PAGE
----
As an aspiring weather presenter, Sabrina was keen to gain further experience on top of her studies.
"During my time at Reading, I co-founded an online weather page called ReadingUniWeather (RUWeather). My friends and I would present outdoor weather forecasts and upload them online for students to watch. I also wrote for the student newspaper, Spark, and helped set up weather forecasts on the student radio, Junction 11. In addition, I was given the opportunity to work on a paid project looking at wind turbine generation."
As a student on the MMet Meteorology and Climate with a Year in Oklahoma course, Sabrina spent her third year at the University of Oklahoma – an experience that she found very valuable.
"My year studying in Oklahoma – tornado alley – was amazing! Here I got to see my first tornado, learn about American culture and make lifelong friends. I was also fortunate to have several television internships and presented some forecasts on live television."
Established links with industry
The Department has long-established, excellent relationships with employers within the meteorological, climate and related sectors. Each year a student-led careers and networking day enables students to establish contacts within their chosen field.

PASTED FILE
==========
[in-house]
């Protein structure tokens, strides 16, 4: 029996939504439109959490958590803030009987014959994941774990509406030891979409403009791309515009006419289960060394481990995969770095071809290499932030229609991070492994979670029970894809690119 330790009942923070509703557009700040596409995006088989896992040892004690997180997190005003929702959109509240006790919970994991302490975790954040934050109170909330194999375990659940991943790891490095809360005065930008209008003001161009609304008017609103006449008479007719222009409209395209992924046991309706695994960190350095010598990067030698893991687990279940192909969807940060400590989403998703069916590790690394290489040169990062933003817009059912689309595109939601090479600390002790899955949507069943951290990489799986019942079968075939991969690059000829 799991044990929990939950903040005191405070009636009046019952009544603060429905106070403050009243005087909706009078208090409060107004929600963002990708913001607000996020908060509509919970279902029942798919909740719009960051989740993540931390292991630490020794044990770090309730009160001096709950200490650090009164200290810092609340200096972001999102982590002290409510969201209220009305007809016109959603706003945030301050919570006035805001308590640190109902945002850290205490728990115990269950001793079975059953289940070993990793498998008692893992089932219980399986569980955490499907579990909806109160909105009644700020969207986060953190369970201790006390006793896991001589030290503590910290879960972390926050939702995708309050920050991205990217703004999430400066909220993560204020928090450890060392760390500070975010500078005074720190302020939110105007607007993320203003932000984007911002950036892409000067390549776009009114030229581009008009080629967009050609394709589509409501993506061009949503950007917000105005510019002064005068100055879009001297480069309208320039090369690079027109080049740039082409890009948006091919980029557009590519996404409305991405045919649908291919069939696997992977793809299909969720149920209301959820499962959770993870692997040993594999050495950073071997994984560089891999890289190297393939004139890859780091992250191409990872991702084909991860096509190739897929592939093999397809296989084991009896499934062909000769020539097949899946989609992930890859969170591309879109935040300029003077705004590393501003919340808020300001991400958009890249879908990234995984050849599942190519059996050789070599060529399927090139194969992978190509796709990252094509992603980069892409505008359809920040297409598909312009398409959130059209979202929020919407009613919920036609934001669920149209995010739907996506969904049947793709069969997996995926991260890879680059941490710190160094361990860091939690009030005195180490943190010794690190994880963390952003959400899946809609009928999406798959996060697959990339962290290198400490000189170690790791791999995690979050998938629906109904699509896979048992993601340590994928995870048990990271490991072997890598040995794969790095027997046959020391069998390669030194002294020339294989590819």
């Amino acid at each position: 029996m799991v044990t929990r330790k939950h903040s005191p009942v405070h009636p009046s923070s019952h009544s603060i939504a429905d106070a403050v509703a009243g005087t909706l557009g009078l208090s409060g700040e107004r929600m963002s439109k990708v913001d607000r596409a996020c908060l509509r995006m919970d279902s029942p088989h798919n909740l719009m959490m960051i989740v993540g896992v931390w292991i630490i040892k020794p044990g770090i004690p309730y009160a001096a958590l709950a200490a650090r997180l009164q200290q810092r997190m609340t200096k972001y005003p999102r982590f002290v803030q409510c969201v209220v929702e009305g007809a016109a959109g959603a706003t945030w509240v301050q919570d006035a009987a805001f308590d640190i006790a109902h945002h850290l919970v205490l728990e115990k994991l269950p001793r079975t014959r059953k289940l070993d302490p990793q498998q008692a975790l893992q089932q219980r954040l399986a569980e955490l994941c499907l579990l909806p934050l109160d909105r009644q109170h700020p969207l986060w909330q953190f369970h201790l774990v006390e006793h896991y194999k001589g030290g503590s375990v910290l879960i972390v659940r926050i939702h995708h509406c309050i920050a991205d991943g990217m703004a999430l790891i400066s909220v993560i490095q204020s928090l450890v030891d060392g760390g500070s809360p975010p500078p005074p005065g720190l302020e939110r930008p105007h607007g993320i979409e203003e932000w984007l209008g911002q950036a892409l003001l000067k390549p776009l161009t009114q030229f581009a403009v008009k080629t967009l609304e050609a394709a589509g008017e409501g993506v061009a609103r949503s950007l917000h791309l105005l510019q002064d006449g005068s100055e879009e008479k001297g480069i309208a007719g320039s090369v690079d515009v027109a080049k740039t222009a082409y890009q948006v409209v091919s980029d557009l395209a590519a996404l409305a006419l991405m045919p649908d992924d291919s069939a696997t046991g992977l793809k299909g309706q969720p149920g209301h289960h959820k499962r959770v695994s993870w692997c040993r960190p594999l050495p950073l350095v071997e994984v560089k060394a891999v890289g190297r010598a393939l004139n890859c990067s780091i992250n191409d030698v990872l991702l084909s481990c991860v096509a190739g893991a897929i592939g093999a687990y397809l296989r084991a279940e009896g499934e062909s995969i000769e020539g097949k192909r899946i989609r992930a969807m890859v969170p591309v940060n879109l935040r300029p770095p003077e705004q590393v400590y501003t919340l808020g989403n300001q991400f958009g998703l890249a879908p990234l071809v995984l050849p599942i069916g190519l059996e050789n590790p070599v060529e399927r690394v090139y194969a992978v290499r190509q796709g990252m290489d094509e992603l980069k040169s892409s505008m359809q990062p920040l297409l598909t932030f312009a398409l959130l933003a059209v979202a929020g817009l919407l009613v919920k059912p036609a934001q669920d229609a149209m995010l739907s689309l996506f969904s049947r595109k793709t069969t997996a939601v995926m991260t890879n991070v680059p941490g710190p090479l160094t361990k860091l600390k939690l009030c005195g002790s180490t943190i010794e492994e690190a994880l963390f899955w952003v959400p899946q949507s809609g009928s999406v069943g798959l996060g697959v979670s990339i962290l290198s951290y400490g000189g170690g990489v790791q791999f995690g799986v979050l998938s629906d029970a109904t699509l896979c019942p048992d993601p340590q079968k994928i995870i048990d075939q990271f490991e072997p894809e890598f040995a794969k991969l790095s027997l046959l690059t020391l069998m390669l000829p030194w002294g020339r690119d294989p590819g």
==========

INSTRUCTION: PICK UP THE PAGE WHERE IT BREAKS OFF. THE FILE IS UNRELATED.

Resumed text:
It was here that Sabrina made an important connection.
"From the careers day I gained some work experience at a weather forecasting company called Meteogroup in London. Several months after this work experience I gained a full-time job and this really helped kick-start my forecasting career."
Lights, cameras, action
Sabrina joined BBC Wales in 2019 and is now presenting the weather to thousands of people each day.
"It's a great feeling to be back home communicating my forecasts to a large audience. I try to add how the weather will impact people into my forecasts. For example, I don't want to just say there is mist and fog... instead I would try to say that because there is mist and fog, this will reduce visibility and as a result people should take care and perhaps add some extra time to their journeys."
On what her daily routine normally involves, Sabrina says:
"The first thing I do on my shift is to analyse weather models. I then write a script for radio and build my TV graphics. When it comes to television, some may not be aware that I don't have an autocue, and that somebody is counting in my ear to give me timings.
I also frequently switch between the television and radio studios. When I am off-air I am usually checking the latest observations, so I have up-to-date information for my next set of bulletins."
Sabrina credits the Department of Meteorology at Reading for its "support and guidance" in helping her to reach these goals.
Watch Sabrina Lee's first forecast for BBC Wales
Find out more about our MMet Meteorology and Climate with a Year in Oklahoma course